One of the most common grounds by which defendants seek to overturn their conviction in an appellate case is to argue that the judge at trial improperly admitted evidence against them. As a defendant in a criminal case, you are protected by both the U.S. constitution and and the state or federal rules of evidence applicable to the court in which you were tried. If the judge improperly allowed evidence to be admitted against you (regardless of whether the evidence was “accurately” or “truthfully” presented against you), and the presentation of that evidence played a significant role in the jury’s decision to convict you, your appeals attorney can bring an appeal on your behalf and ask the appellate court to reverse your conviction on these grounds. Here are several examples of improperly admitted evidence on which to mount an appeal.
Confessions and Other Statements Obtained in Violation of Your Fifth and Sixth Amendment Rights
Police officers and other government agents are required to read you your Miranda rights every time that you are under custodial interrogation, which essentially means questioning by the police where you are not free to leave and which is meant to elicit an incriminating response.
If the officer failed to read you your rights (which includes the right to remain silent and the right to have an attorney present), or did not read them until after the interrogation began, then any statements provided to the police prior to the warning cannot be used against you in court. If a court did allow such statements to be brought in, you may appeal.
Furthermore, if the police knew that you were represented by counsel in a criminal matter and/or you asked for an attorney, any statements obtained after that point are inadmissible.
Evidence Seized in Violation of Your Fourth Amendment Rights
Under the Fourth Amendment, you have a right to be free from unreasonable searches and seizures, and any evidence that is seized during a search that violates the Fourth Amendment cannot be admitted against you based on the Exclusionary Rule.
This issue arises in a wide variety of contexts, but common scenarios include ones in which the police take evidence from your person (e.g. your pockets), your automobile, or your home. You have a reasonable expectation of privacy in each of those places, which means the police must either have a warrant to search those places or the search must fit within an exception to the warrant requirement (for example, if you provided consent to the police to search you or your car or if the police officer could see contraband in “plain view” without illegally violating your reasonable expectation of privacy). If a judge improperly admitted evidence against you in violation of your Fourth Amendment rights, this can be grounds for an appeal.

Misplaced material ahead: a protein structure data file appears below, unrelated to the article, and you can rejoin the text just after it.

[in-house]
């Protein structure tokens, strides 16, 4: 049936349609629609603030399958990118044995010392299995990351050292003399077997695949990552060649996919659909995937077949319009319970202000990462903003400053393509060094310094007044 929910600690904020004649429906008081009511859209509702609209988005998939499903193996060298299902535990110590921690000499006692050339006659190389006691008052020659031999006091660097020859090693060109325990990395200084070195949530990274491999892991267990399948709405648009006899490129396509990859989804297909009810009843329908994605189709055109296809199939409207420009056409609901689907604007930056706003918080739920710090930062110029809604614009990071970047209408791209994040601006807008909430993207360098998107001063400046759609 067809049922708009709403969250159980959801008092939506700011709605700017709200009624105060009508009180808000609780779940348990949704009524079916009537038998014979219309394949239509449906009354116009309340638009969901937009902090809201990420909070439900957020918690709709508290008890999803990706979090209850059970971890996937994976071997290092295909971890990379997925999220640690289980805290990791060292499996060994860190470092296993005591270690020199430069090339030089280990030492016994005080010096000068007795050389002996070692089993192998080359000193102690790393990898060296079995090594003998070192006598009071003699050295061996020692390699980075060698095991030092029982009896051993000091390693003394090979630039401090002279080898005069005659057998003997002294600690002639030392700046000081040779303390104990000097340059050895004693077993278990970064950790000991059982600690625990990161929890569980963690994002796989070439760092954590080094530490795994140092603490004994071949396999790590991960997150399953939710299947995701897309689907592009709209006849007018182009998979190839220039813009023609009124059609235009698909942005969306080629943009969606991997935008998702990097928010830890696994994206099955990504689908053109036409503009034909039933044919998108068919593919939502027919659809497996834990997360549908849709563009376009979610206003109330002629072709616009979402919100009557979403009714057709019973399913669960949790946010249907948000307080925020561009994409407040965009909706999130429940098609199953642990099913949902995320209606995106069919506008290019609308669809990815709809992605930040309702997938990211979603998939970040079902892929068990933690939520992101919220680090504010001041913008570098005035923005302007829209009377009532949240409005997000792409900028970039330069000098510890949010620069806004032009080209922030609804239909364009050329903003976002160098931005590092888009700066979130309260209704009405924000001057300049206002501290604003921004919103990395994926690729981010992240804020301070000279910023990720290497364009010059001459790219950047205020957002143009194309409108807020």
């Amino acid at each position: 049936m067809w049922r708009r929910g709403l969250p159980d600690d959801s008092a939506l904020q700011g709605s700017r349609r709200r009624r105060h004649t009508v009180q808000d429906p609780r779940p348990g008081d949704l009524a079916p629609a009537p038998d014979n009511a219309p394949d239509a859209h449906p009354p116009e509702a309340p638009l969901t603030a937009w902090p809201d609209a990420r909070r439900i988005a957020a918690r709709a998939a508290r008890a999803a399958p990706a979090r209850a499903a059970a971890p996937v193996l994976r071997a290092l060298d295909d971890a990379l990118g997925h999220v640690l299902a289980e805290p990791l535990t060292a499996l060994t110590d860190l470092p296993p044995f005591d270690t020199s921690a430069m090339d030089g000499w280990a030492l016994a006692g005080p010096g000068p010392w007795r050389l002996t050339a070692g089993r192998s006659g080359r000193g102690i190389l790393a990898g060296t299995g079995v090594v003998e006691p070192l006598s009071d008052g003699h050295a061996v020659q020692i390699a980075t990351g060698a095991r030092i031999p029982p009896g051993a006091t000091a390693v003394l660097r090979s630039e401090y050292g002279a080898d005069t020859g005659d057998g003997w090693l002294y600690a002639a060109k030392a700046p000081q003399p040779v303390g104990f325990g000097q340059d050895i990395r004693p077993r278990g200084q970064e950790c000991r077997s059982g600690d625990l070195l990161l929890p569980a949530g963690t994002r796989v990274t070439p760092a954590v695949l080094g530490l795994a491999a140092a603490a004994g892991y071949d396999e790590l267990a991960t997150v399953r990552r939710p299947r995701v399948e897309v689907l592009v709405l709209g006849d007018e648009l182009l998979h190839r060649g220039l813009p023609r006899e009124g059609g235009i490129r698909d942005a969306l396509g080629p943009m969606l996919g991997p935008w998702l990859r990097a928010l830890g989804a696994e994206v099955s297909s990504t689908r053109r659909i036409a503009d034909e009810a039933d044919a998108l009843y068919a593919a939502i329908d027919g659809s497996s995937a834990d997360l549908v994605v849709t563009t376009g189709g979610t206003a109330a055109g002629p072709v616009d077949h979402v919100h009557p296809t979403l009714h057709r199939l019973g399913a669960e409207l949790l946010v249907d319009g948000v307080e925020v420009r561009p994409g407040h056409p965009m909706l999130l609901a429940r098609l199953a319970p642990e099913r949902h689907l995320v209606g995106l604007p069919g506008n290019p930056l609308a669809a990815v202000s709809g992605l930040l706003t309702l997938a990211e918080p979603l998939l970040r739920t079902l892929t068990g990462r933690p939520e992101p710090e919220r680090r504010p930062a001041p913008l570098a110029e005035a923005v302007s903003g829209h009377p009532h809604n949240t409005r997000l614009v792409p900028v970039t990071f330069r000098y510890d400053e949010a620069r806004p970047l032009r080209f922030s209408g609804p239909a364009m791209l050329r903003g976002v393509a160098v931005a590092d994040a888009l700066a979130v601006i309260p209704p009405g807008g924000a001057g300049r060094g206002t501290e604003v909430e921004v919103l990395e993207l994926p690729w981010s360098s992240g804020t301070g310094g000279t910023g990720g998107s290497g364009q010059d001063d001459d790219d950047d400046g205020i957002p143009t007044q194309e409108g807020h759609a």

Evidence Admitted in Violation of the Applicable Rules of Evidence
The rules of evidence applicable to your case will be your state’s rules of evidence if you were tried in state court (e.g. the California Evidence Code) or the Federal Rules of Evidence if you were tried in federal court. As with constitutional evidentiary protections, a trial judge is required to honor the applicable rules of evidence, and if the judge inaccurately applies those rules resulting in evidence that is improperly admitted and which leads to your conviction, you can appeal your conviction on those grounds.
Volumes have been written about the rules of evidence, but common grounds for appeal based on the rules of evidence include:
- Hearsay statements (out-of-court statements offered for their truth) admitted against which do not fall into any allowable exceptions to the rules against hearsay
- An incompetent witness testifying against you
- Overly prejudicial evidence being used against you
- Improper character evidence brought against you
Your appeals attorney will review your trial record to determine whether any constitutional or evidentiary rule violations occurred such that there would sufficient grounds for appeal.
Help With Criminal Appeals
If you received an unfair outcome in a criminal case, you may be eligible to appeal your verdict. The Law Office of Corey Evan Parker is focused on the civil and criminal appeals process in Washington and California. If you are considering filing a criminal or civil appeal, feel free to contact Mr. Parker today for a no obligation 30 minute consultation.